As someone who has birthed five persons, I believe I have earned the name “mother.” I won’t be demoted to “birthing person.”
Democratic Missouri Rep. Cori Bush testified before Congress, telling a truly moving story about how her premature son could have been a statistic, and that story fell by the wayside because she used the term “birthing person” to express the fact that she was a mother.
Bush later explained, as did abortion advocate group NARAL, that the term was being used to “include” people who might not identify as women.
But being inclusive with words does not change the fundamental biological necessity that getting pregnant and giving birth requires a uterus, and a uterus is unique to biological females.
What being inclusive with words does, however, is it begins to marginalize women by taking away one of the few things that is uniquely ours.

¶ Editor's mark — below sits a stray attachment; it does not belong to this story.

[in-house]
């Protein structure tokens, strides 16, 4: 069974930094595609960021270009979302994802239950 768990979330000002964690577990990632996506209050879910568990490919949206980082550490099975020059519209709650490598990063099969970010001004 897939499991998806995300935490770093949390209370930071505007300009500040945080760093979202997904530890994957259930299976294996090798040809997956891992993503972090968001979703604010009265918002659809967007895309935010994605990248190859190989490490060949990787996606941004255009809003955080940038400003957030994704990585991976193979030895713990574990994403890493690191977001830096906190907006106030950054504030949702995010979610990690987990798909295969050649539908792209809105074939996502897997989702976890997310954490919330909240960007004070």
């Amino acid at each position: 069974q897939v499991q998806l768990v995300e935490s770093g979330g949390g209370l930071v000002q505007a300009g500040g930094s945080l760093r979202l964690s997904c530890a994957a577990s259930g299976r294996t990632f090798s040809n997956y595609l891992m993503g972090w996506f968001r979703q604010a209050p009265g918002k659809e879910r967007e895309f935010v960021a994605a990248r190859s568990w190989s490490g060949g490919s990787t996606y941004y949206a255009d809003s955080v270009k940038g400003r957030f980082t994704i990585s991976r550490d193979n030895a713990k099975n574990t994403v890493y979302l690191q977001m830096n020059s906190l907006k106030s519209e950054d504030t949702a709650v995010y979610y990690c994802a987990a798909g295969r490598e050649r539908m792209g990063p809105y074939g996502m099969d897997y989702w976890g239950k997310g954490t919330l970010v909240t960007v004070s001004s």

Women have the incredible power to grow and nurture humans beings into existence. Dismissing them as simply “birthing people” and arguing that pregnancy and childbirth are not things that only women can do strips away some of that unique power.
Changing the language does not make women less than — but it devalues the singularity of our contribution to our families, and ultimately, to our societies as a whole.
LifeNews Note: Virginia Kruta writes for Daily Caller. Content created by The Daily Caller News Foundation is available without charge to any eligible news publisher that can provide a large audience.